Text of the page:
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      I'm a national fellow at New America, an associate professor at Emerson College, and a longtime contributing writer with The New York Times Magazine, where I've authored covers and features about identity, LGBT issues, mental health, relationships, animals, and sports. I contribute regularly to The New York Times Book Review and have written for Rolling Stone, Details, Slate, and Out, among others.

      I'm at work on a new book (titled We Don't Know You Anymore) about transformation and identity change. What does it mean to become a "new person"? What's the relationship between personal change and social transformation? And who do we believe is changeable, or, conversely, has forfeited the right to redemption or reinvention? I tackle those questions as I write about people undergoing—sometimes through concerted effort, but often unexpectedly and seemingly without intention—meaningful shifts to a core identity or belief system.

      Why we change (or don't) is also a theme of my first book, America Anonymous: Eight Addicts in Search of a Life, in which I wrote about Americans trying to get or stay sober, and about some of my own struggles with addictive behavior. My most recent book, the New York Times bestselling Travels With Casey: My Journey Through Our Dog-Crazy Country, is about contemporary dog culture.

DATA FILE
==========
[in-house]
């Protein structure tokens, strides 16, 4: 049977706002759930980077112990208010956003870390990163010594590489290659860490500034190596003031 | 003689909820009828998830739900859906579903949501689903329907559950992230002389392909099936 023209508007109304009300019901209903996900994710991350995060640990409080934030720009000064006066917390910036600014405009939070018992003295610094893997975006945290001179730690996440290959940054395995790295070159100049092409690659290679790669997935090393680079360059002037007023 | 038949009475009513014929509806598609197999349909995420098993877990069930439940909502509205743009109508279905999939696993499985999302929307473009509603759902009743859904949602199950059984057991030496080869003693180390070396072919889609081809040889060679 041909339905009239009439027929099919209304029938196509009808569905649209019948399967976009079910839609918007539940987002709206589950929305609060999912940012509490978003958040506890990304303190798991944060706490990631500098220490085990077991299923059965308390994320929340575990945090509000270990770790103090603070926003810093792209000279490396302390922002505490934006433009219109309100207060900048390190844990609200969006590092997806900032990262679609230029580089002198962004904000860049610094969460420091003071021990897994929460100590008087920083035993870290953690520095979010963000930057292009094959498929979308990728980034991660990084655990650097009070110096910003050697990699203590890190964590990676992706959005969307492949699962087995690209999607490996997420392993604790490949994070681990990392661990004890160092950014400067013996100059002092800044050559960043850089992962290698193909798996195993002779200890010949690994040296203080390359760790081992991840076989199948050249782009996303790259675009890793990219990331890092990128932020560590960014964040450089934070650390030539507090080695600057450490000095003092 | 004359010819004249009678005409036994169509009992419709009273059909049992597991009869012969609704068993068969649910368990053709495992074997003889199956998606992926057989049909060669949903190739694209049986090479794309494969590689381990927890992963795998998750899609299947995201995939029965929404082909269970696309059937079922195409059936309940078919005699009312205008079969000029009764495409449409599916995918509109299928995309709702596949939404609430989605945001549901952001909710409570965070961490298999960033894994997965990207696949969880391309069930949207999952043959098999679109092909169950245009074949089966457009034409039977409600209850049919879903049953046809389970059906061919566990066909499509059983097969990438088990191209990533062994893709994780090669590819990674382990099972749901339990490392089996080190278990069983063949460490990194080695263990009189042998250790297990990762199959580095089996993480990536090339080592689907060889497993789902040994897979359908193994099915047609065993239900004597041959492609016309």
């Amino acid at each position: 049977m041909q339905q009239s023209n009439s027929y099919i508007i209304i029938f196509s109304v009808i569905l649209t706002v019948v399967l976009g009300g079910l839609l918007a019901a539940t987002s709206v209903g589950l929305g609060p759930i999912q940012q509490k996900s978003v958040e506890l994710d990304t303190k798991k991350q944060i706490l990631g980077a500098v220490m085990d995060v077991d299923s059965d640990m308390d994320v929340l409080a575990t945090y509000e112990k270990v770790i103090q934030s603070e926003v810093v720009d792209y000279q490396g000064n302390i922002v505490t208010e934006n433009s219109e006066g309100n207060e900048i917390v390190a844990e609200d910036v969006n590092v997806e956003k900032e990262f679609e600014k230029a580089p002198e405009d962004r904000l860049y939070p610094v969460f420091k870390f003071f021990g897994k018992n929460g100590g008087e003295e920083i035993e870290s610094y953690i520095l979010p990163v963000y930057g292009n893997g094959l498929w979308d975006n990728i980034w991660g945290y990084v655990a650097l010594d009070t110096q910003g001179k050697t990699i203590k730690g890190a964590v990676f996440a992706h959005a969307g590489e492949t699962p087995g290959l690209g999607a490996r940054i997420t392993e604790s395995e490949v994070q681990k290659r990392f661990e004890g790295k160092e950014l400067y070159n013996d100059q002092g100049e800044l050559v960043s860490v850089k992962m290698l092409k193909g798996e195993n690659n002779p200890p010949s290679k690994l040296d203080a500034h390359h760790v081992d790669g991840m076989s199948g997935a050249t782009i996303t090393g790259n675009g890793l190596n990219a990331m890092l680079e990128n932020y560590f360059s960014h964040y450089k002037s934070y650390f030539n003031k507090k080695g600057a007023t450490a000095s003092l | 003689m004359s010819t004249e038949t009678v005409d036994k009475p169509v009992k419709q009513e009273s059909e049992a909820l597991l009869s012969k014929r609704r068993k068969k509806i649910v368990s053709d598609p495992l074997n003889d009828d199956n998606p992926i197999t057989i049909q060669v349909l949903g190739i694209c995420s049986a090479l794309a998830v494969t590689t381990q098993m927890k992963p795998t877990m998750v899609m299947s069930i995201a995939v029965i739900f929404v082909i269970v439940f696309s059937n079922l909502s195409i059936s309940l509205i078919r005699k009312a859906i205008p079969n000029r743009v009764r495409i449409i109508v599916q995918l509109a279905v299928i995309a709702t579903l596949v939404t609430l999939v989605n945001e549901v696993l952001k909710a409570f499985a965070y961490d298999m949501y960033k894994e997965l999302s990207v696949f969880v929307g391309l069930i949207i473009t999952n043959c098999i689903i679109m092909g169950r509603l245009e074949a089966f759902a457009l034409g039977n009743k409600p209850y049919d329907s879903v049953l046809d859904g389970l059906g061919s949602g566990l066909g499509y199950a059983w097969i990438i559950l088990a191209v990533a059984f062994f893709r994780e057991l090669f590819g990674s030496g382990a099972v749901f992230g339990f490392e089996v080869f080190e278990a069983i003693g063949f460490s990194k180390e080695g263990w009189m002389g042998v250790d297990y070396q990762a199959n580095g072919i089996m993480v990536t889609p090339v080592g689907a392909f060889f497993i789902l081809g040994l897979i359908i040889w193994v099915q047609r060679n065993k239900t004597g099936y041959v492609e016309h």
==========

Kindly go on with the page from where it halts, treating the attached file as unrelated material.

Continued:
I'm half French and divide my time between Boston and Prague.

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      Benoit writes with an impressive mix of transparency and compassion... He sees deep into the sadness of desperate people, and equally deep into the systems that redeem such sadness.

      Andrew Solomon


      (Benoit writes) kicky, cutting-edge work to show younger readers who think journalism is dead.

      Library Journal

      (Benoit's book) American Voyeur marries comprehensive reporting to perhaps the best chosen subject matter I’ve read in a long time, the kind of stories you clip and save over months before discovering they belong in a single author’s folder.

      The San Francisco Chronicle


      Denizet-Lewis offers stirring and sensitive portraits of individuals—frequently adolescents—struggling to articulate desire and identity while bearing the weight of societal taboo and marginalization.

      Publishers Weekly


      Benoit Denizet-Lewis is a world-class writer... (He) will seize your summer afternoons like lemonade in a hammock.

      Armistead Maupin